9 Reasons Why Your Content Is Not Shared on Social Networks: New Research
What if you could understand why your audience shares some information and not other? That would make your content stand out from the competition.
The Science of Sharing
30 billion pieces of content are shared on Facebook each month, including blog posts, links, news stories and photo albums.
HubSpot’s Dan Zarrella has found that three things must happen to get your content shared.
First, people must be exposed to your content (be a fan on Facebook or follow you on Twitter). Second, they must be aware of your content (meaning they actually see it). Finally, they must be motivated by something in your content to share it.
Many articles have been written on how to increase your audience size and make people aware of your content, including these by Mari Smith and Denise Wakeman. This article will focus on the motivations for sharing.
The New York Times recently partnered with Latitude Research to unpack the psychology of sharing. Based on their study of 2500 participants (and some other recent research), here are 9 reasons why your customers aren’t sharing your content.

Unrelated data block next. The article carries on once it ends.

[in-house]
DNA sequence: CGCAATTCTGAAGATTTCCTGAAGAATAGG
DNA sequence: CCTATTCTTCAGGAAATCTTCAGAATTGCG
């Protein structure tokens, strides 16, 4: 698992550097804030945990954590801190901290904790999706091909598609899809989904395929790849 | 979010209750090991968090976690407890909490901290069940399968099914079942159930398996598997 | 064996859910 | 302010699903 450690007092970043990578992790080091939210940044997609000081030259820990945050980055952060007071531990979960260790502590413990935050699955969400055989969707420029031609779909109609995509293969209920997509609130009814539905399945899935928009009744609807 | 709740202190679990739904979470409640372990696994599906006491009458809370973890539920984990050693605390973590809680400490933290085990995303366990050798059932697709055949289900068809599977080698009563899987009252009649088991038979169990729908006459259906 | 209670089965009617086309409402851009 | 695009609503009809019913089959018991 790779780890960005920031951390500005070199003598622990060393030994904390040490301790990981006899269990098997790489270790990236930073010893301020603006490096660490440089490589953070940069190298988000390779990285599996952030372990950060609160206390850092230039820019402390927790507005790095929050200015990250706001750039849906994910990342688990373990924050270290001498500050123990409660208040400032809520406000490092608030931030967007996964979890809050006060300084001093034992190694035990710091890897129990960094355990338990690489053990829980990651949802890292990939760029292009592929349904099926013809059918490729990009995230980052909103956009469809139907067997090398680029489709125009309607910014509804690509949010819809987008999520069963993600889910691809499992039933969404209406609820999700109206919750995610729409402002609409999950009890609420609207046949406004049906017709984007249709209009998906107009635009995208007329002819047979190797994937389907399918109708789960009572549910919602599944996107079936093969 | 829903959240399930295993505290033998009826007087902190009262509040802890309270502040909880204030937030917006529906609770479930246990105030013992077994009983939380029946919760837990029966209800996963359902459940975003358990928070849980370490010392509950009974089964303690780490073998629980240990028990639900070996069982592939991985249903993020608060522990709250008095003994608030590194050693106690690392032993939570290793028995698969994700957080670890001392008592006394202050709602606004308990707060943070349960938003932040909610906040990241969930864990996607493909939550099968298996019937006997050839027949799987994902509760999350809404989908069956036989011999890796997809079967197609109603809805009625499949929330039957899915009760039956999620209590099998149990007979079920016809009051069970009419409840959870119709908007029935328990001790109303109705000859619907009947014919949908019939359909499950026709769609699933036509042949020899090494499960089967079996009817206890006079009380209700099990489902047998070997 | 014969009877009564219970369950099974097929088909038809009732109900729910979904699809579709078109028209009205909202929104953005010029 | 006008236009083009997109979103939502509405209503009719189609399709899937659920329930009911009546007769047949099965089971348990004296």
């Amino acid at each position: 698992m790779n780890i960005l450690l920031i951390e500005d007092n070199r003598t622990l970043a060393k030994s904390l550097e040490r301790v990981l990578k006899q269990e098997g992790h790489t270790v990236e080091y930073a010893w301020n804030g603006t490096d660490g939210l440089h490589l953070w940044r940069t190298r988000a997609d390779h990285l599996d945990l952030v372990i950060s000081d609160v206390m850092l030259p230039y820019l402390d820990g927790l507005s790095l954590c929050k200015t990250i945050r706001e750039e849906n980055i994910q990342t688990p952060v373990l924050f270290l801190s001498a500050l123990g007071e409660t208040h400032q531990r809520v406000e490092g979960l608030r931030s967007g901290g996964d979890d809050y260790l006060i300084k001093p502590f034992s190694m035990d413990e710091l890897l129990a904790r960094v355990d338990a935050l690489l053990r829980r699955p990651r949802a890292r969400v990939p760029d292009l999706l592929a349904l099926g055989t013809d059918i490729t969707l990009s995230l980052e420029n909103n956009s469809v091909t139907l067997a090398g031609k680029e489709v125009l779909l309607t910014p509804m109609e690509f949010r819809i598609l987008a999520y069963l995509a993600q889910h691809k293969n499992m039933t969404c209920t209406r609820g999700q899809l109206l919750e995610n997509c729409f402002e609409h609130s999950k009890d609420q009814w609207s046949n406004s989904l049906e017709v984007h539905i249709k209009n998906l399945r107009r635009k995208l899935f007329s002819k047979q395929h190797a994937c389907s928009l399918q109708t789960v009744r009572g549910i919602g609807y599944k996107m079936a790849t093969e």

#1: Your customers don’t trust you
Stated plainly, people won’t share your content if they don’t find you or your content to be trustworthy.
The 2011 Edelman Trust Barometer found that globally only 56% of people trust businesses to do what is right. However, in the US, the UK and Japan, that number fell significantly between 2010 and 2011.
#2: Your customers don’t care about your brand
That hurts to hear, but customers have short memories. They wonder “what have you done for me lately?”
Your customers are looking for valuable information, great deals and a chance to meet other people who share their interests. As soon as you stop offering these things, your fans will go looking elsewhere.
They may not feel a commitment to your brand, but you can keep them interested in your content. The next couple of points offer some remedies you can implement immediately.
#3: Your posts are boring
“Don’t be boring,” says Grandma Mary, the alter-ego of Social Media Examiner’s Facebook community manager, Andrea Vahl. People are far more likely to share something they find intriguing or funny.
Look at the case of Volkswagen’s videos. Their Cannes-winning episode, The Force, a spoof on Star Wars, earned over 40 million views. None of their other videos, more traditional marketing content, came close to 1 million views. Of course, most of us would love a million views. But look at the relative difference in sharing power.
#4: People care about causes more than brands
The New York Times found that people are more likely to share about something they are passionate about.